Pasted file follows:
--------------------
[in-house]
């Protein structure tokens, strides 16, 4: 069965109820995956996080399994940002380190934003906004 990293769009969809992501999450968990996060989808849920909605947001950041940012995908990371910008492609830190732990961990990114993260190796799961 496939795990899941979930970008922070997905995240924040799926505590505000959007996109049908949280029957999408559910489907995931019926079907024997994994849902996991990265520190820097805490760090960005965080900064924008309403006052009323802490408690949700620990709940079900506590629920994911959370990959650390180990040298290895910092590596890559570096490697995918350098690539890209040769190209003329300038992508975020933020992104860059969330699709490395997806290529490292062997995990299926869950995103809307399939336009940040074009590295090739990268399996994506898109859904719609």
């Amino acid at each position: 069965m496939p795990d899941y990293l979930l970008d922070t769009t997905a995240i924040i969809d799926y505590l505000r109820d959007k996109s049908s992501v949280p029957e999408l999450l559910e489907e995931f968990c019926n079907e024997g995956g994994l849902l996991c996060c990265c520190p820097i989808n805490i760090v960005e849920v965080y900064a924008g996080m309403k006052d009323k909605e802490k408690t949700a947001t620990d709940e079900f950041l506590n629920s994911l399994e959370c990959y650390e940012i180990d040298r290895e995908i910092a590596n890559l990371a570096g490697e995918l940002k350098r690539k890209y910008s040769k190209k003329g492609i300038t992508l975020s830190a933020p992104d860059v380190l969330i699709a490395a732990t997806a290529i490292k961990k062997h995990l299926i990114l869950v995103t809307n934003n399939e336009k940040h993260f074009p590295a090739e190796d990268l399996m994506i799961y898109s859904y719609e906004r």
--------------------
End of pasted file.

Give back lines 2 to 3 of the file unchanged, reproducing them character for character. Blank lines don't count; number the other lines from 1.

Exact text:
């Protein structure tokens, strides 16, 4: 069965109820995956996080399994940002380190934003906004 990293769009969809992501999450968990996060989808849920909605947001950041940012995908990371910008492609830190732990961990990114993260190796799961 496939795990899941979930970008922070997905995240924040799926505590505000959007996109049908949280029957999408559910489907995931019926079907024997994994849902996991990265520190820097805490760090960005965080900064924008309403006052009323802490408690949700620990709940079900506590629920994911959370990959650390180990040298290895910092590596890559570096490697995918350098690539890209040769190209003329300038992508975020933020992104860059969330699709490395997806290529490292062997995990299926869950995103809307399939336009940040074009590295090739990268399996994506898109859904719609």
């Amino acid at each position: 069965m496939p795990d899941y990293l979930l970008d922070t769009t997905a995240i924040i969809d799926y505590l505000r109820d959007k996109s049908s992501v949280p029957e999408l999450l559910e489907e995931f968990c019926n079907e024997g995956g994994l849902l996991c996060c990265c520190p820097i989808n805490i760090v960005e849920v965080y900064a924008g996080m309403k006052d009323k909605e802490k408690t949700a947001t620990d709940e079900f950041l506590n629920s994911l399994e959370c990959y650390e940012i180990d040298r290895e995908i910092a590596n890559l990371a570096g490697e995918l940002k350098r690539k890209y910008s040769k190209k003329g492609i300038t992508l975020s830190a933020p992104d860059v380190l969330i699709a490395a732990t997806a290529i490292k961990k062997h995990l299926i990114l869950v995103t809307n934003n399939e336009k940040h993260f074009p590295a090739e190796d990268l399996m994506i799961y898109s859904y719609e906004r």